You need to have a cause that you can champion. Now being a champion isn't a case of be pointing out the problem. Simply being unhappy about the current IMF deal isn't going to get you anywhere. If you're a successful businessman like Ganley you can say "Yes this is terrible, here are my ideas for the solution, here's my background that makes me credible" Being Joe the plumber complaining about FF will see your deposit lost.

Rather than 20 people to show up to your meeting, before you even consider running, you need to know you have 20 people (At least 2 with PR experience) who are willing to walk the streets for the next 15 weeks knocking on every door to explain what your ideas are and how you'll stand up for them.

You could be as charismatic and as good a speaker as Obama, but if you don't have backing and you don't have a history you'll be wasting your money.
How much is the deposit and how many votes do you need to retain it?
 

Sync

Well-known member
Joined
Aug 27, 2009
Messages
29,369
It's €500 I think, but if you get 30 signatories it's waived.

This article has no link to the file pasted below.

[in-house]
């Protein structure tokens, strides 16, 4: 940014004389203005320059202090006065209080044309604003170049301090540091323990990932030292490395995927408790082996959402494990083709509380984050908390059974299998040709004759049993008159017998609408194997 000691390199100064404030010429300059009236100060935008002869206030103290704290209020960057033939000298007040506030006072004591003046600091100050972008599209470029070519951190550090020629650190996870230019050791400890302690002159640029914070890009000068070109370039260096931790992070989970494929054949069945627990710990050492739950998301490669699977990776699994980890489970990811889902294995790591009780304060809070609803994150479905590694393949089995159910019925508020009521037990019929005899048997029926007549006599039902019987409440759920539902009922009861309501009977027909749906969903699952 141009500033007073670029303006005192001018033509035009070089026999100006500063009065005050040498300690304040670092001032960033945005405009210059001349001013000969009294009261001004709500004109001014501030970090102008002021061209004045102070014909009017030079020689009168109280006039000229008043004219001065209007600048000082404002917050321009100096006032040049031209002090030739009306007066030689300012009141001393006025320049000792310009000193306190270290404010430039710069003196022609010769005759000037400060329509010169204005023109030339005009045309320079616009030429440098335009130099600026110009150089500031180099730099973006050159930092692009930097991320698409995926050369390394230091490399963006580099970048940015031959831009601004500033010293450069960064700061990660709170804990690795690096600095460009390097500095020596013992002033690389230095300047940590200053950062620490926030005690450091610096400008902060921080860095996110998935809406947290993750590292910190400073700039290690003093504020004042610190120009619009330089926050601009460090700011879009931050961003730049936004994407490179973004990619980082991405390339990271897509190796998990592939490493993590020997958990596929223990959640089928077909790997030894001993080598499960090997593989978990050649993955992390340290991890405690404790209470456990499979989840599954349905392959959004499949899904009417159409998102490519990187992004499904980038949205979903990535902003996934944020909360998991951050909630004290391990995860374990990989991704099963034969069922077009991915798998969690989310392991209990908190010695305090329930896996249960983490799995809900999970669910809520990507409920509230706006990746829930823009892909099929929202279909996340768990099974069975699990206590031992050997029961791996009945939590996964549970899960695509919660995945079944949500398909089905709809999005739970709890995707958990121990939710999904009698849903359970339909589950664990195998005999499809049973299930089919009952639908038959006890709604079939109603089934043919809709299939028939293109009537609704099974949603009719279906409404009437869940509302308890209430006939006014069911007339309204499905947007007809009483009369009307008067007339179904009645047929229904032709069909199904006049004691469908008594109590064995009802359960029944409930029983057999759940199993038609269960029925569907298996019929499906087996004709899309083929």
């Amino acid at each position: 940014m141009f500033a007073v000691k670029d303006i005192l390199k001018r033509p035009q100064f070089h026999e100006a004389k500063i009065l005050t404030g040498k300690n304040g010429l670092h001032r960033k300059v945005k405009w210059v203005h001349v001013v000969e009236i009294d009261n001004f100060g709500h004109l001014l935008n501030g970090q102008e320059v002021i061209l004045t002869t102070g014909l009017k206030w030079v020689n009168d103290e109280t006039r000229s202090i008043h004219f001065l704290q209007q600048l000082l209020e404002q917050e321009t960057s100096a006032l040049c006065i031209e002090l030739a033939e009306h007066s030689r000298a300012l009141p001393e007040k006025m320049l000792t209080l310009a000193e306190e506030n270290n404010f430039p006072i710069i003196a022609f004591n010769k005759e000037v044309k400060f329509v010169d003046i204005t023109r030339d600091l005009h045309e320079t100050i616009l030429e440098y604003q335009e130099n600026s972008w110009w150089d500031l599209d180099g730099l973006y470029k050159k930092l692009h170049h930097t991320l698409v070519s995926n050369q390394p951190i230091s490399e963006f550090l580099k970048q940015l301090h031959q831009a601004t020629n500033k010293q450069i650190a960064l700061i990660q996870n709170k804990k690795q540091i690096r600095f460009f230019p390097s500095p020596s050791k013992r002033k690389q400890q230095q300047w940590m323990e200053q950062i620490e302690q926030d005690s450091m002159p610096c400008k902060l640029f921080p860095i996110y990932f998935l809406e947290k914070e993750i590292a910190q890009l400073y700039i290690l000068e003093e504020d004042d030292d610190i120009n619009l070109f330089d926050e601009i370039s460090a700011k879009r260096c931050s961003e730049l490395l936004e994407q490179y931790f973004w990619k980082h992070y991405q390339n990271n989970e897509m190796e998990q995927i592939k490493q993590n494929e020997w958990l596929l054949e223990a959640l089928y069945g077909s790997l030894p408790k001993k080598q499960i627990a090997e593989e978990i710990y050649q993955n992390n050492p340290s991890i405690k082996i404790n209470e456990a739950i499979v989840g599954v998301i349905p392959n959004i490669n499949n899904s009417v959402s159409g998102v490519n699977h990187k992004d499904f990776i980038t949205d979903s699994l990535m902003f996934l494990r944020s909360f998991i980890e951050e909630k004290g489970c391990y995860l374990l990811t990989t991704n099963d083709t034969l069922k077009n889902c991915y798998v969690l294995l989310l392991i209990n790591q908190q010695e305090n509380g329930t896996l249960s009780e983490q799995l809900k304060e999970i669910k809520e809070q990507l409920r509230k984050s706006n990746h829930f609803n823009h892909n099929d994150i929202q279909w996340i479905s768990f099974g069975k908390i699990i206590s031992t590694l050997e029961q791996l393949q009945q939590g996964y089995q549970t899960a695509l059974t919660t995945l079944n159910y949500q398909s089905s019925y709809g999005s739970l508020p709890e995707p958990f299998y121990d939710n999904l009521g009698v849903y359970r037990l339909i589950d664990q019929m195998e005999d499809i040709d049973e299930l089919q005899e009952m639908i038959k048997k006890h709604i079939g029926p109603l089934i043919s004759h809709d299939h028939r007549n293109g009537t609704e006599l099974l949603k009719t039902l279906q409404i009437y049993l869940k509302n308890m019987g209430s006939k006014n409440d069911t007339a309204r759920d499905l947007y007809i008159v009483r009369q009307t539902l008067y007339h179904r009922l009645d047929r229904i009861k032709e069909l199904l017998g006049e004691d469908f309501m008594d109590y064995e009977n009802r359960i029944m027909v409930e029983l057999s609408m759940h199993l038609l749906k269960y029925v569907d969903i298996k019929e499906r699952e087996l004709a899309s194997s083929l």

You also need a bucket load of money of course for advertising etc. Put aside 50k minimum really.
 

Panopticon

Well-known member
Joined
May 27, 2009
Messages
5,575
Fair point about 50k. Bear in mind that you need to be able to beat the big parties, who will have all the advantages of your campaign team, and who will use all your lines to attack/defend the government, plus the advantage of national media exposure, plus the advantage of being far more likely to influence the next government than any number of independents. Perhaps the best solution would be to volunteer for a candidate with whom you sympathise (note: not necessarily joining their party).
 

rockofcashel

Well-known member
Joined
Jan 23, 2005
Messages
7,998
Website
www.sinnfein.ie
I say go for it.. the more choice the better.. I've half considered standing myself again (but my other half isn't really impressed)

Barring a miracle, you can forget about winning at this stage.. unless you have about 100k to spend, which you need to start doing right now, before the election limits kick in after the day is called.

What standing does do however, is give you certain entitlements to fair share of local media, from which you can absolutely castigate the current Government parties.. I think people need to stand up in elections and start stirring the pot a bit more